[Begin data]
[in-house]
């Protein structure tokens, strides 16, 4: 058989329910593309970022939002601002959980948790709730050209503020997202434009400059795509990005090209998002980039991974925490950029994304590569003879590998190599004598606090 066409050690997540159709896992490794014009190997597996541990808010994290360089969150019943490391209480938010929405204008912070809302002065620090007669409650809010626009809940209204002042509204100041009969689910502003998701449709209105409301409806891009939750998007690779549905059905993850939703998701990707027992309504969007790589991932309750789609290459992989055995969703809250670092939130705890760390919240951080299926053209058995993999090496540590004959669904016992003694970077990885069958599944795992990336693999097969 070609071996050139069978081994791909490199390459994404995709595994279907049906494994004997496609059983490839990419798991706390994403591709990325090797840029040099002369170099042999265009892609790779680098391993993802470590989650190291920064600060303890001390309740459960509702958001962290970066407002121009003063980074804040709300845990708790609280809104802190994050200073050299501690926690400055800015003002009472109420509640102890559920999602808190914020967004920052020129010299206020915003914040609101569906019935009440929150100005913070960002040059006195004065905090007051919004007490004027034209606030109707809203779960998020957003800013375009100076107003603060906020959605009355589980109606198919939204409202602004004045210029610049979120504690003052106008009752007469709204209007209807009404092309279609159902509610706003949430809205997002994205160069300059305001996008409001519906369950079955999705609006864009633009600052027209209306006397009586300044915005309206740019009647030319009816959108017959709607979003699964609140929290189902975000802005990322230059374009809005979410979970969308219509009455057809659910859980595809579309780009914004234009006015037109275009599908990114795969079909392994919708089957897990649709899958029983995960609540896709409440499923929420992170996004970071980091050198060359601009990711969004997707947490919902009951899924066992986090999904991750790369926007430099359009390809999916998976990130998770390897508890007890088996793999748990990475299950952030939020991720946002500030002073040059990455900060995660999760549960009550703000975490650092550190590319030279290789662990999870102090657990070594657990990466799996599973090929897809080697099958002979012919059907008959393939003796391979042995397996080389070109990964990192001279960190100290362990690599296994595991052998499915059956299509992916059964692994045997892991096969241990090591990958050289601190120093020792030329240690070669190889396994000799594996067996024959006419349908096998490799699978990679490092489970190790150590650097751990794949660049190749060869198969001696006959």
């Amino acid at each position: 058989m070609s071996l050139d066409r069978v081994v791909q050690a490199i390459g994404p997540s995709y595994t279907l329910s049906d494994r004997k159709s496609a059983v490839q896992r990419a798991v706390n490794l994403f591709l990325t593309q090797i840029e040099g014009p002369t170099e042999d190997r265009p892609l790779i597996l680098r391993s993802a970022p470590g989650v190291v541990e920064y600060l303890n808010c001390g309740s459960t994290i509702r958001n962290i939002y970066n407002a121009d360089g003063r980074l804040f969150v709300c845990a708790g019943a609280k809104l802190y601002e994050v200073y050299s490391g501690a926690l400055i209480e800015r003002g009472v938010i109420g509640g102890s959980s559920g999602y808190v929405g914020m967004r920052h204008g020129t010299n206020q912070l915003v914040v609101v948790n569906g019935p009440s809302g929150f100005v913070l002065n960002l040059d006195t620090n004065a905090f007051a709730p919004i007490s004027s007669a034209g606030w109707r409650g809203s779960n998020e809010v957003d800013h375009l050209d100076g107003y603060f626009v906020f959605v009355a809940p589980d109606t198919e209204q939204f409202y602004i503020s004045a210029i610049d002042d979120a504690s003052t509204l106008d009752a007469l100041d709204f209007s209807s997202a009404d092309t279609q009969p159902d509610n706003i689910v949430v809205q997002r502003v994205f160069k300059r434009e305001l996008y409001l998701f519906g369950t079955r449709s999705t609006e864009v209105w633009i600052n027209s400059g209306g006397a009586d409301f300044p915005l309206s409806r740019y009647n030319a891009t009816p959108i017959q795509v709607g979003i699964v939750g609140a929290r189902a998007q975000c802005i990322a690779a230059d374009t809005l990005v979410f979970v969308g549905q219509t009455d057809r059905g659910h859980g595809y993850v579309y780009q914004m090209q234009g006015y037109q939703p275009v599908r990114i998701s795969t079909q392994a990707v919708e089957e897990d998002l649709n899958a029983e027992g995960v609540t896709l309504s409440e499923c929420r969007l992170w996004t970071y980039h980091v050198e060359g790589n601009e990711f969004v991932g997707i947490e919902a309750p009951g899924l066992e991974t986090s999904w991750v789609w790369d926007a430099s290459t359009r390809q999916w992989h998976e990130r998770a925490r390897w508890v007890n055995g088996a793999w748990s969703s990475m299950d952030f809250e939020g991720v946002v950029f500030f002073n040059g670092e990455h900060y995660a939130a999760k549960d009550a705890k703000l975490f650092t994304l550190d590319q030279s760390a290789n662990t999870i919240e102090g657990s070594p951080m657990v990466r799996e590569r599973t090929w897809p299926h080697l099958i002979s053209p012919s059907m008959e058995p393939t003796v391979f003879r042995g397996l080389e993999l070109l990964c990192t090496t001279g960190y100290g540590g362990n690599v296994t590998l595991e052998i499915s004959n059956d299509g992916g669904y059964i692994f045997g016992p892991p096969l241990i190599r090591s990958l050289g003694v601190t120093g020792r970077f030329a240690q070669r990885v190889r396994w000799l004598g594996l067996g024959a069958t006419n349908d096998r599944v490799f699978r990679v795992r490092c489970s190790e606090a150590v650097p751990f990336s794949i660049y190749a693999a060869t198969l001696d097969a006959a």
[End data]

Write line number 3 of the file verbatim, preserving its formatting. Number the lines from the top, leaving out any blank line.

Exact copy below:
């Amino acid at each position: 058989m070609s071996l050139d066409r069978v081994v791909q050690a490199i390459g994404p997540s995709y595994t279907l329910s049906d494994r004997k159709s496609a059983v490839q896992r990419a798991v706390n490794l994403f591709l990325t593309q090797i840029e040099g014009p002369t170099e042999d190997r265009p892609l790779i597996l680098r391993s993802a970022p470590g989650v190291v541990e920064y600060l303890n808010c001390g309740s459960t994290i509702r958001n962290i939002y970066n407002a121009d360089g003063r980074l804040f969150v709300c845990a708790g019943a609280k809104l802190y601002e994050v200073y050299s490391g501690a926690l400055i209480e800015r003002g009472v938010i109420g509640g102890s959980s559920g999602y808190v929405g914020m967004r920052h204008g020129t010299n206020q912070l915003v914040v609101v948790n569906g019935p009440s809302g929150f100005v913070l002065n960002l040059d006195t620090n004065a905090f007051a709730p919004i007490s004027s007669a034209g606030w109707r409650g809203s779960n998020e809010v957003d800013h375009l050209d100076g107003y603060f626009v906020f959605v009355a809940p589980d109606t198919e209204q939204f409202y602004i503020s004045a210029i610049d002042d979120a504690s003052t509204l106008d009752a007469l100041d709204f209007s209807s997202a009404d092309t279609q009969p159902d509610n706003i689910v949430v809205q997002r502003v994205f160069k300059r434009e305001l996008y409001l998701f519906g369950t079955r449709s999705t609006e864009v209105w633009i600052n027209s400059g209306g006397a009586d409301f300044p915005l309206s409806r740019y009647n030319a891009t009816p959108i017959q795509v709607g979003i699964v939750g609140a929290r189902a998007q975000c802005i990322a690779a230059d374009t809005l990005v979410f979970v969308g549905q219509t009455d057809r059905g659910h859980g595809y993850v579309y780009q914004m090209q234009g006015y037109q939703p275009v599908r990114i998701s795969t079909q392994a990707v919708e089957e897990d998002l649709n899958a029983e027992g995960v609540t896709l309504s409440e499923c929420r969007l992170w996004t970071y980039h980091v050198e060359g790589n601009e990711f969004v991932g997707i947490e919902a309750p009951g899924l066992e991974t986090s999904w991750v789609w790369d926007a430099s290459t359009r390809q999916w992989h998976e990130r998770a925490r390897w508890v007890n055995g088996a793999w748990s969703s990475m299950d952030f809250e939020g991720v946002v950029f500030f002073n040059g670092e990455h900060y995660a939130a999760k549960d009550a705890k703000l975490f650092t994304l550190d590319q030279s760390a290789n662990t999870i919240e102090g657990s070594p951080m657990v990466r799996e590569r599973t090929w897809p299926h080697l099958i002979s053209p012919s059907m008959e058995p393939t003796v391979f003879r042995g397996l080389e993999l070109l990964c990192t090496t001279g960190y100290g540590g362990n690599v296994t590998l595991e052998i499915s004959n059956d299509g992916g669904y059964i692994f045997g016992p892991p096969l241990i190599r090591s990958l050289g003694v601190t120093g020792r970077f030329a240690q070669r990885v190889r396994w000799l004598g594996l067996g024959a069958t006419n349908d096998r599944v490799f699978r990679v795992r490092c489970s190790e606090a150590v650097p751990f990336s794949i660049y190749a693999a060869t198969l001696d097969a006959a």